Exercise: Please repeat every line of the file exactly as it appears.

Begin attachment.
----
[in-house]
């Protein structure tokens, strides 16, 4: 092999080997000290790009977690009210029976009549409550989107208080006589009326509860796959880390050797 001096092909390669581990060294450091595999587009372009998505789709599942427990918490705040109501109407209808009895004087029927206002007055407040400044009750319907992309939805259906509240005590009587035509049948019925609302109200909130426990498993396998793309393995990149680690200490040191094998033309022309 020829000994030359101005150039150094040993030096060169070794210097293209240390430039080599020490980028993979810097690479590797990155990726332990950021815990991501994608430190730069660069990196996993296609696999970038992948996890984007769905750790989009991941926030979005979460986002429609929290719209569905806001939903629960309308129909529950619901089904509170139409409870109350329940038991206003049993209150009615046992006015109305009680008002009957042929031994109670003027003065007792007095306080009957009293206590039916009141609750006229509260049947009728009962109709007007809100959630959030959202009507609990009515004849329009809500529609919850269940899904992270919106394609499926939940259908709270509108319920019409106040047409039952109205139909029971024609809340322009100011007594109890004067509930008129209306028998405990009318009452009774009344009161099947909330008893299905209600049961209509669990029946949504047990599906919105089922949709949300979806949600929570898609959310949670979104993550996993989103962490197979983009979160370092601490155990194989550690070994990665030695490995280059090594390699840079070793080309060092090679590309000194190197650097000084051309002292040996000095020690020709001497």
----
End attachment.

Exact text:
[in-house]
């Protein structure tokens, strides 16, 4: 092999080997000290790009977690009210029976009549409550989107208080006589009326509860796959880390050797 001096092909390669581990060294450091595999587009372009998505789709599942427990918490705040109501109407209808009895004087029927206002007055407040400044009750319907992309939805259906509240005590009587035509049948019925609302109200909130426990498993396998793309393995990149680690200490040191094998033309022309 020829000994030359101005150039150094040993030096060169070794210097293209240390430039080599020490980028993979810097690479590797990155990726332990950021815990991501994608430190730069660069990196996993296609696999970038992948996890984007769905750790989009991941926030979005979460986002429609929290719209569905806001939903629960309308129909529950619901089904509170139409409870109350329940038991206003049993209150009615046992006015109305009680008002009957042929031994109670003027003065007792007095306080009957009293206590039916009141609750006229509260049947009728009962109709007007809100959630959030959202009507609990009515004849329009809500529609919850269940899904992270919106394609499926939940259908709270509108319920019409106040047409039952109205139909029971024609809340322009100011007594109890004067509930008129209306028998405990009318009452009774009344009161099947909330008893299905209600049961209509669990029946949504047990599906919105089922949709949300979806949600929570898609959310949670979104993550996993989103962490197979983009979160370092601490155990194989550690070994990665030695490995280059090594390699840079070793080309060092090679590309000194190197650097000084051309002292040996000095020690020709001497």